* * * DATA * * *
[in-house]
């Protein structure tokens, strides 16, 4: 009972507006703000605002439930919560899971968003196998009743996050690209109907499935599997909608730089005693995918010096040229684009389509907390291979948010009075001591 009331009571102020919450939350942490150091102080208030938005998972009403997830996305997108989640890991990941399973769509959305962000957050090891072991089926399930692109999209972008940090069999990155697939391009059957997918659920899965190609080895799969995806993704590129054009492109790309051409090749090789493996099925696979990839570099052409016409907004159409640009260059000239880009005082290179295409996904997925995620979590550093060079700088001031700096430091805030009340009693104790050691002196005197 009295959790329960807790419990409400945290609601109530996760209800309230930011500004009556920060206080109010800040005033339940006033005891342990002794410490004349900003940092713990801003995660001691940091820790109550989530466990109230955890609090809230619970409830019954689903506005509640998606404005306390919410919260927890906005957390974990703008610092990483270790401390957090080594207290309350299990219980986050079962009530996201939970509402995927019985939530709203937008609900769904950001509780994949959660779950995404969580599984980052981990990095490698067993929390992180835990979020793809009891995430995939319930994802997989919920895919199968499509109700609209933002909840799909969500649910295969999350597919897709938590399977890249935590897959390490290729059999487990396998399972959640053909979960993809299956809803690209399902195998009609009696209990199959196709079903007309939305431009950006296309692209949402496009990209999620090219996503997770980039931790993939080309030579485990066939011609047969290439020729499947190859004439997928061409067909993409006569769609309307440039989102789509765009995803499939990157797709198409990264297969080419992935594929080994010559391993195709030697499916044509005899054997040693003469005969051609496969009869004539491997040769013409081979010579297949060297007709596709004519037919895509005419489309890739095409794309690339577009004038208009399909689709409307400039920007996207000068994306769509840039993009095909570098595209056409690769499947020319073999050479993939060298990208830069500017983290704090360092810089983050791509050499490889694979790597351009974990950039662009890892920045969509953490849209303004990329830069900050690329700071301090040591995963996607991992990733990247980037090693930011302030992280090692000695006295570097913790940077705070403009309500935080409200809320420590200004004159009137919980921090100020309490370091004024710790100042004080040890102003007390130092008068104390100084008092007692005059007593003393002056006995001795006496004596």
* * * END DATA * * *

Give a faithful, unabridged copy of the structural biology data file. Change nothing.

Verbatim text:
[in-house]
């Protein structure tokens, strides 16, 4: 009972507006703000605002439930919560899971968003196998009743996050690209109907499935599997909608730089005693995918010096040229684009389509907390291979948010009075001591 009331009571102020919450939350942490150091102080208030938005998972009403997830996305997108989640890991990941399973769509959305962000957050090891072991089926399930692109999209972008940090069999990155697939391009059957997918659920899965190609080895799969995806993704590129054009492109790309051409090749090789493996099925696979990839570099052409016409907004159409640009260059000239880009005082290179295409996904997925995620979590550093060079700088001031700096430091805030009340009693104790050691002196005197 009295959790329960807790419990409400945290609601109530996760209800309230930011500004009556920060206080109010800040005033339940006033005891342990002794410490004349900003940092713990801003995660001691940091820790109550989530466990109230955890609090809230619970409830019954689903506005509640998606404005306390919410919260927890906005957390974990703008610092990483270790401390957090080594207290309350299990219980986050079962009530996201939970509402995927019985939530709203937008609900769904950001509780994949959660779950995404969580599984980052981990990095490698067993929390992180835990979020793809009891995430995939319930994802997989919920895919199968499509109700609209933002909840799909969500649910295969999350597919897709938590399977890249935590897959390490290729059999487990396998399972959640053909979960993809299956809803690209399902195998009609009696209990199959196709079903007309939305431009950006296309692209949402496009990209999620090219996503997770980039931790993939080309030579485990066939011609047969290439020729499947190859004439997928061409067909993409006569769609309307440039989102789509765009995803499939990157797709198409990264297969080419992935594929080994010559391993195709030697499916044509005899054997040693003469005969051609496969009869004539491997040769013409081979010579297949060297007709596709004519037919895509005419489309890739095409794309690339577009004038208009399909689709409307400039920007996207000068994306769509840039993009095909570098595209056409690769499947020319073999050479993939060298990208830069500017983290704090360092810089983050791509050499490889694979790597351009974990950039662009890892920045969509953490849209303004990329830069900050690329700071301090040591995963996607991992990733990247980037090693930011302030992280090692000695006295570097913790940077705070403009309500935080409200809320420590200004004159009137919980921090100020309490370091004024710790100042004080040890102003007390130092008068104390100084008092007692005059007593003393002056006995001795006496004596």